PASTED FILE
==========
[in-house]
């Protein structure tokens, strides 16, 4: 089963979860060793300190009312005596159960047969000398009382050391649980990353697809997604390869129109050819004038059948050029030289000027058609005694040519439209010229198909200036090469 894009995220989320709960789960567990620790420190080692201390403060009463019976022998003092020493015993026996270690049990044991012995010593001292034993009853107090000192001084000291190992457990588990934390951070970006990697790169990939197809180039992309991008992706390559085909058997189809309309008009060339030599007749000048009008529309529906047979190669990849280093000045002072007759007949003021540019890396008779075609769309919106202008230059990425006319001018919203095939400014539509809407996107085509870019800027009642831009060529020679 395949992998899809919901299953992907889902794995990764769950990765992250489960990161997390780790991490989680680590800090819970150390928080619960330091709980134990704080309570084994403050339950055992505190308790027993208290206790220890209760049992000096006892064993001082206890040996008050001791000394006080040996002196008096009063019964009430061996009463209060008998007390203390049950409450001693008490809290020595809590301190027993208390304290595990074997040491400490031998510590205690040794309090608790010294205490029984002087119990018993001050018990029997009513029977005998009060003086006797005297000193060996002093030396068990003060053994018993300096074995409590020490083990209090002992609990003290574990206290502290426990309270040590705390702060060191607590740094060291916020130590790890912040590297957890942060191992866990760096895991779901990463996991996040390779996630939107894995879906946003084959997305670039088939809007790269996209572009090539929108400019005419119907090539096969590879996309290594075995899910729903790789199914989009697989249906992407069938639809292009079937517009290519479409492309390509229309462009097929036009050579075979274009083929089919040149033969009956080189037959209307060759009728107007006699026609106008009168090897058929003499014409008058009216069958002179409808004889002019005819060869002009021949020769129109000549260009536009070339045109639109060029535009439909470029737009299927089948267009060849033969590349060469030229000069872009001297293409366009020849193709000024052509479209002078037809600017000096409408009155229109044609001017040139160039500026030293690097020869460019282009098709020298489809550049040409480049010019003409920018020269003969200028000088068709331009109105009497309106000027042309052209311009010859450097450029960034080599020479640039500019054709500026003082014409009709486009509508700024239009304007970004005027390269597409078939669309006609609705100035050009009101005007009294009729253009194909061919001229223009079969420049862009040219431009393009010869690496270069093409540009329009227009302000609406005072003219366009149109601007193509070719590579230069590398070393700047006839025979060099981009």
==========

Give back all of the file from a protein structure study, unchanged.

[in-house]
């Protein structure tokens, strides 16, 4: 089963979860060793300190009312005596159960047969000398009382050391649980990353697809997604390869129109050819004038059948050029030289000027058609005694040519439209010229198909200036090469 894009995220989320709960789960567990620790420190080692201390403060009463019976022998003092020493015993026996270690049990044991012995010593001292034993009853107090000192001084000291190992457990588990934390951070970006990697790169990939197809180039992309991008992706390559085909058997189809309309008009060339030599007749000048009008529309529906047979190669990849280093000045002072007759007949003021540019890396008779075609769309919106202008230059990425006319001018919203095939400014539509809407996107085509870019800027009642831009060529020679 395949992998899809919901299953992907889902794995990764769950990765992250489960990161997390780790991490989680680590800090819970150390928080619960330091709980134990704080309570084994403050339950055992505190308790027993208290206790220890209760049992000096006892064993001082206890040996008050001791000394006080040996002196008096009063019964009430061996009463209060008998007390203390049950409450001693008490809290020595809590301190027993208390304290595990074997040491400490031998510590205690040794309090608790010294205490029984002087119990018993001050018990029997009513029977005998009060003086006797005297000193060996002093030396068990003060053994018993300096074995409590020490083990209090002992609990003290574990206290502290426990309270040590705390702060060191607590740094060291916020130590790890912040590297957890942060191992866990760096895991779901990463996991996040390779996630939107894995879906946003084959997305670039088939809007790269996209572009090539929108400019005419119907090539096969590879996309290594075995899910729903790789199914989009697989249906992407069938639809292009079937517009290519479409492309390509229309462009097929036009050579075979274009083929089919040149033969009956080189037959209307060759009728107007006699026609106008009168090897058929003499014409008058009216069958002179409808004889002019005819060869002009021949020769129109000549260009536009070339045109639109060029535009439909470029737009299927089948267009060849033969590349060469030229000069872009001297293409366009020849193709000024052509479209002078037809600017000096409408009155229109044609001017040139160039500026030293690097020869460019282009098709020298489809550049040409480049010019003409920018020269003969200028000088068709331009109105009497309106000027042309052209311009010859450097450029960034080599020479640039500019054709500026003082014409009709486009509508700024239009304007970004005027390269597409078939669309006609609705100035050009009101005007009294009729253009194909061919001229223009079969420049862009040219431009393009010869690496270069093409540009329009227009302000609406005072003219366009149109601007193509070719590579230069590398070393700047006839025979060099981009």